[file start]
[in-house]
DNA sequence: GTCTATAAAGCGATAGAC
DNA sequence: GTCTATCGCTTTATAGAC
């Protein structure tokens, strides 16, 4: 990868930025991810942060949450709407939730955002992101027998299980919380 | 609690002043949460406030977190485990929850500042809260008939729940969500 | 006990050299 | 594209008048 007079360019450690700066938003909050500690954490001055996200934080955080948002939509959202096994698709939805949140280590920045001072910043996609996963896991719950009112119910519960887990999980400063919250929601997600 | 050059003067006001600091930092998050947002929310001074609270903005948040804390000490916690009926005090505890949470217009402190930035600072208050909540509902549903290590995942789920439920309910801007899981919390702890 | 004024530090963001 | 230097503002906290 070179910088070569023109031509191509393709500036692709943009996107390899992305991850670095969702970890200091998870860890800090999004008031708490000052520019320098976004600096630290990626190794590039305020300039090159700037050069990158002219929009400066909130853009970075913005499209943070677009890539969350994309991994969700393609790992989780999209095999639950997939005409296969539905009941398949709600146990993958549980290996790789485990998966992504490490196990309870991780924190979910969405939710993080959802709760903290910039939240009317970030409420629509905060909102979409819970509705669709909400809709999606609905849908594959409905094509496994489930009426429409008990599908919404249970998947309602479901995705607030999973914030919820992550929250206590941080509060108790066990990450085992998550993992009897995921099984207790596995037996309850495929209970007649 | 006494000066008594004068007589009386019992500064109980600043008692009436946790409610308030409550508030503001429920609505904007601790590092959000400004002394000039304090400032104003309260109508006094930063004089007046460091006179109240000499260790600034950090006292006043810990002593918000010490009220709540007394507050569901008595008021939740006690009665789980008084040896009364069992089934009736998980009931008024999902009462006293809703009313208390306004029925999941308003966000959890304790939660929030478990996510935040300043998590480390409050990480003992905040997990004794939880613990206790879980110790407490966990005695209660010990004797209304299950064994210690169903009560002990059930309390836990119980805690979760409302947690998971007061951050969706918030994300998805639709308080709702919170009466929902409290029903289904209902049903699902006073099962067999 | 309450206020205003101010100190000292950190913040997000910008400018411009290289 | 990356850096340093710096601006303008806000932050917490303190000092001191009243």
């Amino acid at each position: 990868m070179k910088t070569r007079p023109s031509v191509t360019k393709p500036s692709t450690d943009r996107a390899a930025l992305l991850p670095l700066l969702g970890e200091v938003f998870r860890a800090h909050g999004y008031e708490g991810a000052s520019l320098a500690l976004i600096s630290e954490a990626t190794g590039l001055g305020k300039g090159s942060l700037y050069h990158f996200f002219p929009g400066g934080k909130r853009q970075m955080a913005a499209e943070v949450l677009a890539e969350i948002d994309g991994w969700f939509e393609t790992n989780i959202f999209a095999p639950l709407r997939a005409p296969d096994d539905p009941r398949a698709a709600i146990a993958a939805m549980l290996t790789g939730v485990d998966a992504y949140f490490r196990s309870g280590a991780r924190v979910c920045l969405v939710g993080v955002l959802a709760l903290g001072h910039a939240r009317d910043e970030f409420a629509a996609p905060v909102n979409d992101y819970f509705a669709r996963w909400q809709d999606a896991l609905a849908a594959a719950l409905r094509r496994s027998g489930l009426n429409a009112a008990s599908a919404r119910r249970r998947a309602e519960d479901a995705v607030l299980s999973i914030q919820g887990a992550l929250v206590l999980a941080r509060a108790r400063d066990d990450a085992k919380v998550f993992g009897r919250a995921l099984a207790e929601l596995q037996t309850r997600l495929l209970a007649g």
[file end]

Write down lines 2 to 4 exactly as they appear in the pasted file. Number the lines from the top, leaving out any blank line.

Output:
DNA sequence: GTCTATAAAGCGATAGAC
DNA sequence: GTCTATCGCTTTATAGAC
């Protein structure tokens, strides 16, 4: 990868930025991810942060949450709407939730955002992101027998299980919380 | 609690002043949460406030977190485990929850500042809260008939729940969500 | 006990050299 | 594209008048 007079360019450690700066938003909050500690954490001055996200934080955080948002939509959202096994698709939805949140280590920045001072910043996609996963896991719950009112119910519960887990999980400063919250929601997600 | 050059003067006001600091930092998050947002929310001074609270903005948040804390000490916690009926005090505890949470217009402190930035600072208050909540509902549903290590995942789920439920309910801007899981919390702890 | 004024530090963001 | 230097503002906290 070179910088070569023109031509191509393709500036692709943009996107390899992305991850670095969702970890200091998870860890800090999004008031708490000052520019320098976004600096630290990626190794590039305020300039090159700037050069990158002219929009400066909130853009970075913005499209943070677009890539969350994309991994969700393609790992989780999209095999639950997939005409296969539905009941398949709600146990993958549980290996790789485990998966992504490490196990309870991780924190979910969405939710993080959802709760903290910039939240009317970030409420629509905060909102979409819970509705669709909400809709999606609905849908594959409905094509496994489930009426429409008990599908919404249970998947309602479901995705607030999973914030919820992550929250206590941080509060108790066990990450085992998550993992009897995921099984207790596995037996309850495929209970007649 | 006494000066008594004068007589009386019992500064109980600043008692009436946790409610308030409550508030503001429920609505904007601790590092959000400004002394000039304090400032104003309260109508006094930063004089007046460091006179109240000499260790600034950090006292006043810990002593918000010490009220709540007394507050569901008595008021939740006690009665789980008084040896009364069992089934009736998980009931008024999902009462006293809703009313208390306004029925999941308003966000959890304790939660929030478990996510935040300043998590480390409050990480003992905040997990004794939880613990206790879980110790407490966990005695209660010990004797209304299950064994210690169903009560002990059930309390836990119980805690979760409302947690998971007061951050969706918030994300998805639709308080709702919170009466929902409290029903289904209902049903699902006073099962067999 | 309450206020205003101010100190000292950190913040997000910008400018411009290289 | 990356850096340093710096601006303008806000932050917490303190000092001191009243």